Wednesday, a federal judge said Kentucky must recognize same-sex marriages performed in other states, overturning a portion of a 1998 state law and a 2004 state constitutional amendment. And on Friday, two gay couples sued the state hoping to have Kentucky issue same-sex marriage licenses.

"We are making strides forward," Johnson said. "Itty-bitty steps, but we have a long way to go."

The black community has a reputation for being more anti-gay than other cultures because of religion, and a new documentary explores the validity of that claim.

The New Black, a 2013 documentary written, directed and produced by Yoruba Richen, explores how the black community and black churches are addressing gay rights. Richen said the film will be shown on the Public Broadcasting System in coming months.

In an interview, Richen said the traditional black church was a refuge from racism during the civil rights movement.

"The traditional black church still has that moral sway among us," she said. "It is the repository for the civil rights movement."

The film shows, however, how diverse the black community is and how families there are grappling with ways to meld the church and gay rights.

Johnson said tradition and a strong sense of masculinity in the minority community also play roles in how gays are treated. That aura pushes some married men to secretly have sexual relationships with gay men, Johnson said. The term is called on the down low or DL.

"Men are on the DL because they don't feel free to be who they are," he said. "In some focus groups I've conducted, they don't even think they are cheating. They don't think they are gay even though they have sex with a man."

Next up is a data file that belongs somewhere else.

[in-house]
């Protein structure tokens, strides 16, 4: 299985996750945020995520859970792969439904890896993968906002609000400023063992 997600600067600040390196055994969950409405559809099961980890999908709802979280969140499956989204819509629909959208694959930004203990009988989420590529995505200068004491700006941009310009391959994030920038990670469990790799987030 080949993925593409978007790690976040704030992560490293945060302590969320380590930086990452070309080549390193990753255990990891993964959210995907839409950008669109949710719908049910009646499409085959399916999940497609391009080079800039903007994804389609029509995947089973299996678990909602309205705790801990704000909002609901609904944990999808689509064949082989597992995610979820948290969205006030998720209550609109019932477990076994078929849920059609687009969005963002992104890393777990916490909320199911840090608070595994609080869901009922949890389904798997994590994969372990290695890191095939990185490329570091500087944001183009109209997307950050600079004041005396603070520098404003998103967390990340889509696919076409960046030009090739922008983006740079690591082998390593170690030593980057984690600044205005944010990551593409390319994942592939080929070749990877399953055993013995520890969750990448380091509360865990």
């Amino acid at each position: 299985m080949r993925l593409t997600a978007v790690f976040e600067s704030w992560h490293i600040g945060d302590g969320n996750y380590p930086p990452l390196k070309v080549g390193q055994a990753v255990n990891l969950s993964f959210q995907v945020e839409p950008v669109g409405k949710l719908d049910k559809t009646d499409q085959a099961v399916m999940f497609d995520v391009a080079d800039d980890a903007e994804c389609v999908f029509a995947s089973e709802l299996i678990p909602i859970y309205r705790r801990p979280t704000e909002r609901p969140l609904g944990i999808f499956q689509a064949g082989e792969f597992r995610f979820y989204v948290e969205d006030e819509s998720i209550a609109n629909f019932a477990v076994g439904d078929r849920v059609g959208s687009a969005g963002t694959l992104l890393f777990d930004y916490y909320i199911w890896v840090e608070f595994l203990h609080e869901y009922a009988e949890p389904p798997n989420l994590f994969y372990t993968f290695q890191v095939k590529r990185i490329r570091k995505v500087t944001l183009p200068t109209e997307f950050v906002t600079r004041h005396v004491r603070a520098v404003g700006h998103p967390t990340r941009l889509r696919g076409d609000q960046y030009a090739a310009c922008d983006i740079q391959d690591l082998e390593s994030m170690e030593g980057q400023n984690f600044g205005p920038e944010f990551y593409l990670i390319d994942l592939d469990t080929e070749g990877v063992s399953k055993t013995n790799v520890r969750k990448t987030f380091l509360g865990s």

Were it not for his spiritual belief, his mother, siblings and his partner, Johnson said he doesn't know what he would have done.

"My rock has been my faith and my mom," he said. "I get emotional when I talk about that."

He recognizes, however, that other gays in Lexington may need support as well.

Johnson and more than a dozen others including lesbians, gays, bisexual, and transgender residents have formed Bluegrass Black Pride, an advocacy group that is trying to unite the black LBGT community through a series of educational and entertainment events.

"We are tired of being invisible," Johnson said. "We have contributed a lot to society and we do a lot for society. People take us for granted."

Johnson said the group will be hosting an event at the Lyric Theatre & Cultural Arts Center during the Roots & Heritage Festival in September. Mandy Carter, a founding member of the National Black Justice Coalition, a civil rights organization dedicated to empowering black LGBT people to end racism and homophobia, will speak, and the 2003 documentary Brother Outsider: the Life of Bayard Rustin, will be shown.

Rustin was an openly gay strategist, activist, mentor to Martin Luther King Jr., and the architect of the 1963 March on Washington, who remained in the background for the sake of the movement.

Johnson believes it's time to come out of the shadows.

"If we keep it quiet, they love you," he said. "But when you start advocating for yourself and for your community, then it is over."

I hope not. Surely by now we know speaking out for fairness cannot be silenced.

Merlene Davis: (859) 231-3218. Email: Twitter: @reportmerle. Blog: